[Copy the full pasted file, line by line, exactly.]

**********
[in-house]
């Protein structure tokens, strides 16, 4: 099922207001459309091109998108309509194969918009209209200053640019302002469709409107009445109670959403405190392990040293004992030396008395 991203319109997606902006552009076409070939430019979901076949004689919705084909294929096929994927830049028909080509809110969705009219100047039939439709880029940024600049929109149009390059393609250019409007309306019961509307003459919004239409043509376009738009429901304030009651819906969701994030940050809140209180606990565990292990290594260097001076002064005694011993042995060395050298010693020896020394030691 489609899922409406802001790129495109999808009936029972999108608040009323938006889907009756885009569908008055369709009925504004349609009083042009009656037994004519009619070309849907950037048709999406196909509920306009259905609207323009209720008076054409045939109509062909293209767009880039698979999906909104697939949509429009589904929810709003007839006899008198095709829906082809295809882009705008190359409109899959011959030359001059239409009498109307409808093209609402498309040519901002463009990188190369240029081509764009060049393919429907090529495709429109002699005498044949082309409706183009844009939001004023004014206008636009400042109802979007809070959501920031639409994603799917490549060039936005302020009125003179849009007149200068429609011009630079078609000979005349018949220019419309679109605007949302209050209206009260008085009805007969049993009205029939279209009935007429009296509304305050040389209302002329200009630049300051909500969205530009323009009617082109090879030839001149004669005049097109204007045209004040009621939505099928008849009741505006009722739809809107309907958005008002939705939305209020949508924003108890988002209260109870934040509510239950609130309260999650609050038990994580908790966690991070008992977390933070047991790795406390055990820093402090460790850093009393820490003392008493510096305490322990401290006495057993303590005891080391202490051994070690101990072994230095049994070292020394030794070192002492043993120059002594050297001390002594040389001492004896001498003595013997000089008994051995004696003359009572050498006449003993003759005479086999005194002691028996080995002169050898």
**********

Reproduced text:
[in-house]
């Protein structure tokens, strides 16, 4: 099922207001459309091109998108309509194969918009209209200053640019302002469709409107009445109670959403405190392990040293004992030396008395 991203319109997606902006552009076409070939430019979901076949004689919705084909294929096929994927830049028909080509809110969705009219100047039939439709880029940024600049929109149009390059393609250019409007309306019961509307003459919004239409043509376009738009429901304030009651819906969701994030940050809140209180606990565990292990290594260097001076002064005694011993042995060395050298010693020896020394030691 489609899922409406802001790129495109999808009936029972999108608040009323938006889907009756885009569908008055369709009925504004349609009083042009009656037994004519009619070309849907950037048709999406196909509920306009259905609207323009209720008076054409045939109509062909293209767009880039698979999906909104697939949509429009589904929810709003007839006899008198095709829906082809295809882009705008190359409109899959011959030359001059239409009498109307409808093209609402498309040519901002463009990188190369240029081509764009060049393919429907090529495709429109002699005498044949082309409706183009844009939001004023004014206008636009400042109802979007809070959501920031639409994603799917490549060039936005302020009125003179849009007149200068429609011009630079078609000979005349018949220019419309679109605007949302209050209206009260008085009805007969049993009205029939279209009935007429009296509304305050040389209302002329200009630049300051909500969205530009323009009617082109090879030839001149004669005049097109204007045209004040009621939505099928008849009741505006009722739809809107309907958005008002939705939305209020949508924003108890988002209260109870934040509510239950609130309260999650609050038990994580908790966690991070008992977390933070047991790795406390055990820093402090460790850093009393820490003392008493510096305490322990401290006495057993303590005891080391202490051994070690101990072994230095049994070292020394030794070192002492043993120059002594050297001390002594040389001492004896001498003595013997000089008994051995004696003359009572050498006449003993003759005479086999005194002691028996080995002169050898």